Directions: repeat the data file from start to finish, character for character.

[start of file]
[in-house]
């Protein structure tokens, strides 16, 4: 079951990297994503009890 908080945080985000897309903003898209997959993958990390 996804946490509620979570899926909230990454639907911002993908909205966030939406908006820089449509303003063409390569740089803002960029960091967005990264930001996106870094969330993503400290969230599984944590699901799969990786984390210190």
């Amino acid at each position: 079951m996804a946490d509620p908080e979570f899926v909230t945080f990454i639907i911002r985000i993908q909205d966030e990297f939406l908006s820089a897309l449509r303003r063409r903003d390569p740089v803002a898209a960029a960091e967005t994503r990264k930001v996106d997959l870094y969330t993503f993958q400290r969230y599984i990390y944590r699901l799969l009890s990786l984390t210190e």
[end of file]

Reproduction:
[in-house]
């Protein structure tokens, strides 16, 4: 079951990297994503009890 908080945080985000897309903003898209997959993958990390 996804946490509620979570899926909230990454639907911002993908909205966030939406908006820089449509303003063409390569740089803002960029960091967005990264930001996106870094969330993503400290969230599984944590699901799969990786984390210190």
């Amino acid at each position: 079951m996804a946490d509620p908080e979570f899926v909230t945080f990454i639907i911002r985000i993908q909205d966030e990297f939406l908006s820089a897309l449509r303003r063409r903003d390569p740089v803002a898209a960029a960091e967005t994503r990264k930001v996106d997959l870094y969330t993503f993958q400290r969230y599984i990390y944590r699901l799969l009890s990786l984390t210190e």